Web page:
The subtext here is, "Oh wait, you can't, I killed them all. Hope you learned something from this!"

I've watched a lot of Saw recently, but I'd be lying if I said I totally followed what was going on in the series' elaborate meta-plot. Some of the films were quite solid - Saw, Saw III, and Saw VI are all pretty effective, though both III & VI have some gender issues most of the series avoided - many were not, and by the time I reached Saw: The Final Chapter (originally known as Saw 3D), I had mostly given up trying to follow the elaborate, occasionally flawed timeline of the series. The twists and triple-crosses that so thoroughly dominated the series' latter entries were rewards to hyper-vigilant fans who rewatched regularly, but they may have been driving away more casual fans. Twists like the climactic moment in Saw IV only work if you know Saw III incredibly well, and the series' ongoing story about the infighting between Jigsaw's apprentices was filled with such moments. A key moment in Saw III, in which one of Jigsaw's apprentices reads a letter before doing something stupid, isn't explained for another three full films, and when it finally is, it changes the Saw III scene completely, neutering a powerful moment from the franchise's best character (Shawnee Smith's Amanda Young, whose arc from Saw through Saw III - an informal trilogy - is the best work the series ever did).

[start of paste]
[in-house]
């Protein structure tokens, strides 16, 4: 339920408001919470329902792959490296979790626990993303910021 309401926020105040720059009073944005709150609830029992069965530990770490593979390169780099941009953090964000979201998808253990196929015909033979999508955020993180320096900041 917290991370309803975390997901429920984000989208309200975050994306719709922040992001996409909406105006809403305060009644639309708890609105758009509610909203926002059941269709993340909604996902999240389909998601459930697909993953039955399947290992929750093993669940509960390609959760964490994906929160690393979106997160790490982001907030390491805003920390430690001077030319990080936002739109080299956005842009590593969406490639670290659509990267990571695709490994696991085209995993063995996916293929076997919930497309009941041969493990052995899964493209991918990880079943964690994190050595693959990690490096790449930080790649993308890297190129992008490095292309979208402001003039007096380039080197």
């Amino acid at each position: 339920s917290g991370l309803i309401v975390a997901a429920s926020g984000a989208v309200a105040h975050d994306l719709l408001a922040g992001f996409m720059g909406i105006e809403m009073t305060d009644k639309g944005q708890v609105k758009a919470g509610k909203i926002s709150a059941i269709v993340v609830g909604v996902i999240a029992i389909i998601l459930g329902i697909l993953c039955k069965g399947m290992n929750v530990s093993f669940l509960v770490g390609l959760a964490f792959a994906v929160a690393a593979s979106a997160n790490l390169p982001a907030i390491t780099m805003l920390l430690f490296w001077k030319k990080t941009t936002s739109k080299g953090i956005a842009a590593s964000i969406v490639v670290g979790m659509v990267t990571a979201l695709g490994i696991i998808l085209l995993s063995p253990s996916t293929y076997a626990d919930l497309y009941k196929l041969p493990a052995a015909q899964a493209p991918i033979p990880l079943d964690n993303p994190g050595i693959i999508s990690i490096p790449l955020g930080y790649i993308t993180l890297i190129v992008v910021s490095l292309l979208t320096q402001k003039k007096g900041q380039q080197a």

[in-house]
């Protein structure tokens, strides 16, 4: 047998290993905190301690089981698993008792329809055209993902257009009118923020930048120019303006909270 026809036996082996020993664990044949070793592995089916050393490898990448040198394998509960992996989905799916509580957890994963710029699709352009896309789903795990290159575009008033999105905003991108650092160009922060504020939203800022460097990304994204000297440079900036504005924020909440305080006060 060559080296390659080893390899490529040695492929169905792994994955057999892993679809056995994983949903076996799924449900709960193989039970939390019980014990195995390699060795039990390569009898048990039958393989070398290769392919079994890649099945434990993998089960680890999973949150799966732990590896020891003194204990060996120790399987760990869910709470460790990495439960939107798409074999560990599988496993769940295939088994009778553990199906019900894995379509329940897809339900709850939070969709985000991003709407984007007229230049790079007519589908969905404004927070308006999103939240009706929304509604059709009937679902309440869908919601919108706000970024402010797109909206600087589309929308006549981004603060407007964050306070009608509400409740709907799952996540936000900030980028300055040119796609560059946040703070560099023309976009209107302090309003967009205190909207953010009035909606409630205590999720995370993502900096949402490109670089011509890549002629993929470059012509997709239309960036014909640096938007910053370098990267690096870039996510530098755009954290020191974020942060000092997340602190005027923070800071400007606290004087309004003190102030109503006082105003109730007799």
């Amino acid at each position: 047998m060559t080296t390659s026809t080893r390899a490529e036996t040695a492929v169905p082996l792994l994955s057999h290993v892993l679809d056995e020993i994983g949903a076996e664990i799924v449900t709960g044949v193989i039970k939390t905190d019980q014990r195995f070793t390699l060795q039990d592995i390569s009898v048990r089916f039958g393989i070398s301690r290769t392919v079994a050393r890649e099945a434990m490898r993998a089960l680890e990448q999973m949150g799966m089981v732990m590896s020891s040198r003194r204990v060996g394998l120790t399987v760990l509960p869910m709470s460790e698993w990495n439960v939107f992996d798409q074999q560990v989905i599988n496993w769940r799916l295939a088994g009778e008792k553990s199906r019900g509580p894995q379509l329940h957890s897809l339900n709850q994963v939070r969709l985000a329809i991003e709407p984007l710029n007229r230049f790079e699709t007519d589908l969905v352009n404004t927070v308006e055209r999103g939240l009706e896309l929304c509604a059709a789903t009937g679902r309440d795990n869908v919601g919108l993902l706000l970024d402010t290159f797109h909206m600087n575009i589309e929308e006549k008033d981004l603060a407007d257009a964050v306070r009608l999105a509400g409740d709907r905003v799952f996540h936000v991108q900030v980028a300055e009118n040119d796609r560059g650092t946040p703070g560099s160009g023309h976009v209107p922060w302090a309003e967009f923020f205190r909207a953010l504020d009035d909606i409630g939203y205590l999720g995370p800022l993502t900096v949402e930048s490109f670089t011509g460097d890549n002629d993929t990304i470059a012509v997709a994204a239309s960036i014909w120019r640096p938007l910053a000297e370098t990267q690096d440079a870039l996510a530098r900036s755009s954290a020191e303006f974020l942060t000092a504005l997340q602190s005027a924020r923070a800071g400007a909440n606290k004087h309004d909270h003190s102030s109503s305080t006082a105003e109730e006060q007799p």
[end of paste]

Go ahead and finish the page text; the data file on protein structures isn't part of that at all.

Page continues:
Still, even forgiving some of the excess plottiness of the series, Saw: The Final Chapter is a bad film. In this chapter, there are two stories running side by side. In the first, series baddie Detective Hoffman (Costas Mandylor) stalks the wife of Jigsaw (Betsy Russell), hoping to get revenge on her and everyone else who has done him wrong while continuing Jigsaw's work (Tobin Bell, whose character died in Saw III); in the second, a talk show celebrity (Sean Patrick Flanery) has been making the rounds - and a lot of cash - pretending to be a Jigsaw survivor, a fact that understandably pissed off the actual Jigsaw, who left instructions on what to do with the pretender. No, I don't know why Jigsaw didn't handle that himself. The series baffling timeline, where months if not years can pass unremarked upon in a single edit, certainly left plenty of time for him to do so.

Unfortunately, neither story really works. Hoffman, a meathead detective blackmailed into helping Jigsaw, was never a terribly interesting villain, and despite a premise that pits Jigsaw's muscle against Jigsaw's wife, their story was mostly a pretty mundane "serial killer stalks a pretty girl" plot. Hell, at one point, Hoffman chases Jill into an evidence locker filled with old Jigsaw traps, something the film does virtually nothing with aside from bust out the fan-favorite 'reverse bear trap,' the only trap to get used in three different films Meanwhile, the talk show celebrity's gauntlet trap borrowed heavily from the films that came before it - it was the fourth gauntlet (in which one character goes from trap to trap with the option to save or condemn the person inside it), and for the first time in the series, traps were either goofy as hell or basically just riffs on more memorable versions of previous entries. Had either story been allowed to breathe, Saw: The Final Chapter might have been able to pull if off, but by this point, the series had pretty much entirely abandoned character in favor of plot. So when the plot doesn't work....